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[Susan notes: Strong and informed, this is a terrific letter.]

Submitted to Education Week but not published
07/29/2004

To the editor



re: NEA President Goes Beyond Party Line in 'No Child' Critique



Reg Weaver may "go beyond (Democratic) party line" in his critique, but he does not go far enough. If the NEA/AFT really mean to listen to teachers, then my comments will interest them. As a bilingual and ESL teacher in NYC public schools, and a member of the UFT, I am very disappointed at the response of the unions to this bipartisan assault on our children's education. The NCLB law not only results in the problems of "too much paperwork, bureaucracy, and testing" as stated by Weaver, it also has resulted in the federal enforcement of the use of reading programs completely unsupported by research in the name of science, and the full frontal attack on the rights of children to learn English as a second language, in the form of testing those students for academic proficiency after only three years of US schooling, when all the research clearly shows this takes 8 years to develop, on average.



Not satisfied with the elimination of real opportunities to learn to read, or learn a second language competently, NCLB also tries to make sure any and all research which supports programs against which NCLB proponents have taken a stand, is purged from the databases, or erased from the historical record through the dismantling of the databases, such as the ERIC database. Now, with these anti-democratic censures in place, the public cannot even look up the research in order to defend their children's rights.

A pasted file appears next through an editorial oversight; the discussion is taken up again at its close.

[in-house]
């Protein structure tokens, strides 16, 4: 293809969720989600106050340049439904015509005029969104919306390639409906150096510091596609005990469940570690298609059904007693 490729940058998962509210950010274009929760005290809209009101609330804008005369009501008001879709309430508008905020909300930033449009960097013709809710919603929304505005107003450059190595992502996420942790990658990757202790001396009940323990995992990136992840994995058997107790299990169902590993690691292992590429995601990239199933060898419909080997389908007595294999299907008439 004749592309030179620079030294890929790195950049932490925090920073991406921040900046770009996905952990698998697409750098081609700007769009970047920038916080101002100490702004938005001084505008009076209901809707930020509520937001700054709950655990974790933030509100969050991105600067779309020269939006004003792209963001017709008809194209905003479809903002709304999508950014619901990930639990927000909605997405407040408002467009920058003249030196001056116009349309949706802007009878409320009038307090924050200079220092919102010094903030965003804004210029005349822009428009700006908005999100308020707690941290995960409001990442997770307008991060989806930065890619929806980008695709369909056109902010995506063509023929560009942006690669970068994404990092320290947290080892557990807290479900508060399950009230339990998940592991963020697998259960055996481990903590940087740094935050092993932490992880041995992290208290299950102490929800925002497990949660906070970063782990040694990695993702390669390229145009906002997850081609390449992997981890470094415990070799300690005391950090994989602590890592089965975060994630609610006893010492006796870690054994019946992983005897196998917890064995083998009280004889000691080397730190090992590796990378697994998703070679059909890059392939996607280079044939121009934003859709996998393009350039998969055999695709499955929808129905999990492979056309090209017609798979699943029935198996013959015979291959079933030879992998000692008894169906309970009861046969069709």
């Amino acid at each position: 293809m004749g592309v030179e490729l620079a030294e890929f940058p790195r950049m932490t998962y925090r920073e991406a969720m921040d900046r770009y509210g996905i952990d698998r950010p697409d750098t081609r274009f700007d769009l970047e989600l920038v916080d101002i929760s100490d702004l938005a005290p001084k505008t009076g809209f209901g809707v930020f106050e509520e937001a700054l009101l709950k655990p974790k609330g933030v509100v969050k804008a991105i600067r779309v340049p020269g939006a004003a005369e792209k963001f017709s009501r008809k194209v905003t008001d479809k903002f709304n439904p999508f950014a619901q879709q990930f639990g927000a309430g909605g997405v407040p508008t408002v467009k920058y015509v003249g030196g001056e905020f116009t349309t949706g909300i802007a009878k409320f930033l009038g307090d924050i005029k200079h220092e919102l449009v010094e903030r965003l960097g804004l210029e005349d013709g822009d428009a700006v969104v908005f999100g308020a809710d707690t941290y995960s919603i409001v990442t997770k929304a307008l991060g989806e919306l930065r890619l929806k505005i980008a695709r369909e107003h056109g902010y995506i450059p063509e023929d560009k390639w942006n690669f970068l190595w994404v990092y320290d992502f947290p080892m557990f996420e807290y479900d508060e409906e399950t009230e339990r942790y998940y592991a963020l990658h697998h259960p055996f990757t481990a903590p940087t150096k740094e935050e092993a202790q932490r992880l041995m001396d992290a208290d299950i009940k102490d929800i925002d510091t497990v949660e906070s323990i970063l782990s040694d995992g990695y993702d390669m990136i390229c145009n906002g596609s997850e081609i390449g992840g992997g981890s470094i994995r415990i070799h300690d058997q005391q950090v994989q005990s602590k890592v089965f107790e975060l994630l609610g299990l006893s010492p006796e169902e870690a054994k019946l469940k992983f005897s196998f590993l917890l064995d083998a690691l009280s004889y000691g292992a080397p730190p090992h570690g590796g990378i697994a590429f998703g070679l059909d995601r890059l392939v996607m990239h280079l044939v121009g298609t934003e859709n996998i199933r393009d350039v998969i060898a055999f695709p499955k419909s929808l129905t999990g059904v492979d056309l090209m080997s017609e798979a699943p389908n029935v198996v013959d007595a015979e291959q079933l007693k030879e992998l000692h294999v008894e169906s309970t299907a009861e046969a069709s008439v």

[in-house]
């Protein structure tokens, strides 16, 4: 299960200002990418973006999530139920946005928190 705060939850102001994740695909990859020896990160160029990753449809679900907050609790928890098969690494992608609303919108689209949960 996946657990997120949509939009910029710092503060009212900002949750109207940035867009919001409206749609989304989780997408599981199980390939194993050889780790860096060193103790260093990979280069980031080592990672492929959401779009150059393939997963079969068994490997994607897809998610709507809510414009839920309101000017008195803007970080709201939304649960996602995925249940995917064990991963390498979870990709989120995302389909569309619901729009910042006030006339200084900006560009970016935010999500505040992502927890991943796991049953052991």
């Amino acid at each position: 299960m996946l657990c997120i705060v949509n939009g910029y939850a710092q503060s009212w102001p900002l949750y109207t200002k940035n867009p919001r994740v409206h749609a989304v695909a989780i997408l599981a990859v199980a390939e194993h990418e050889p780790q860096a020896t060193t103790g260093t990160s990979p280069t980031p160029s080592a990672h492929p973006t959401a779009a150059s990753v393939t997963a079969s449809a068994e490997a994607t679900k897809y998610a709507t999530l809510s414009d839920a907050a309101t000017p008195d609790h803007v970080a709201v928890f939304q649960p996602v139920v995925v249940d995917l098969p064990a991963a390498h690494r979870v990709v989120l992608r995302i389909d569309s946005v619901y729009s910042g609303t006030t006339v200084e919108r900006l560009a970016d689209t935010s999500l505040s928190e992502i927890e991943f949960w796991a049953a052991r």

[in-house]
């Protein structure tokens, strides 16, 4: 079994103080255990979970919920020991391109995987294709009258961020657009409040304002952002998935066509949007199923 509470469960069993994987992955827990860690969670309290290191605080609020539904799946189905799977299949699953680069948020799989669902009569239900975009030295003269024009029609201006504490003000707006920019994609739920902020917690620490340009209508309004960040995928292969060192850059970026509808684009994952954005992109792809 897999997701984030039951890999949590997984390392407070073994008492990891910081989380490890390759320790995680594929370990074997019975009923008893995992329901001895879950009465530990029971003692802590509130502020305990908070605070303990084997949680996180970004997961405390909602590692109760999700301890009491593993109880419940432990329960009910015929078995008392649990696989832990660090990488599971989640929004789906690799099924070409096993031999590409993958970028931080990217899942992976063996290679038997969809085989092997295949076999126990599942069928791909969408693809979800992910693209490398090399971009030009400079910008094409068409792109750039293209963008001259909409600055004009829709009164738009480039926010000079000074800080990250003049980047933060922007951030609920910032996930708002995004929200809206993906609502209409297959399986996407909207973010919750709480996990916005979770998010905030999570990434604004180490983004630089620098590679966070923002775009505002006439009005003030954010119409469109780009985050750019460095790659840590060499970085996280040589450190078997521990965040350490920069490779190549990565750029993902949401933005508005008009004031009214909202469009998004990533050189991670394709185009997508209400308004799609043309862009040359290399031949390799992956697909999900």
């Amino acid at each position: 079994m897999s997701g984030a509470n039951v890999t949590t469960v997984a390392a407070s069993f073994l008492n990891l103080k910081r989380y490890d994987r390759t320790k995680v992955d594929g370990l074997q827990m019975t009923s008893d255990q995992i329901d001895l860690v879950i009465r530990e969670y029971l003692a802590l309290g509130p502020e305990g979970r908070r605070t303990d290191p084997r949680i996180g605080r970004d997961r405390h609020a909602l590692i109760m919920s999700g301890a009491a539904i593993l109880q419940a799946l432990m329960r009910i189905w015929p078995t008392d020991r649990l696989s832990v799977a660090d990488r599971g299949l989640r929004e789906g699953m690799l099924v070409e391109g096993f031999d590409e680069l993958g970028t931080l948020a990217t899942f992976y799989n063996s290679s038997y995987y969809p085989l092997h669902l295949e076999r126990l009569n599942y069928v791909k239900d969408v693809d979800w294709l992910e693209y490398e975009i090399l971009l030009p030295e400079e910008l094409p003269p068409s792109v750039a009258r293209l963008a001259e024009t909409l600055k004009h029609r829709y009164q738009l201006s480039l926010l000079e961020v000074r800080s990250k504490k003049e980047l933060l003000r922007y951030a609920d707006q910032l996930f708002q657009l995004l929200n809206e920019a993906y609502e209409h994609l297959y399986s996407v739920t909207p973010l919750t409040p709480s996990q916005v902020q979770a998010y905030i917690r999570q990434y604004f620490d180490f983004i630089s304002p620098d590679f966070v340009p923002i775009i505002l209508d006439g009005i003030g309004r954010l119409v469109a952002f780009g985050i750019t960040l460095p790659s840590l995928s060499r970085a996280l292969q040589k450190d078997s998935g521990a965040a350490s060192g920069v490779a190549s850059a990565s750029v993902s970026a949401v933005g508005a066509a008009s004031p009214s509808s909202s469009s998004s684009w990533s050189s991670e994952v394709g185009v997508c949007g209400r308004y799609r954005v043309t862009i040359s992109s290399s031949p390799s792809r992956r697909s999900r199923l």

Across the country, we have already seen the disturbing trends toward increased "push-out" as reported by Ed Week, in high schools attempting to avoid poor AYP results due to test results of ELL students and others in high risk categories. Other school systems look for ways to reduce the demands of state standards to improve their AYP. Meanwhile, NCLB is leaving students behind in record numbers. Students held over once are more likely to leave school before graduation, and more likely to be held over again. When students are 12, 13, and 14 years old in the fifth grade (which describe 3 of my students this year), tell us: How old will they be in 7th grade? What grade level of education will they have if they leave school at the age of 16? How exactly is this law supposed to be keeping them from being "left behind"?



This law is a hoax and a brutal fraud which will result in the degradation of the entire public school system, everywhere in which the federal money is accepted (the majority). It has to be scrapped altogether. The worst thing that could happen to this country's educational system would be to see it "fixed and funded".

Juliet Luther


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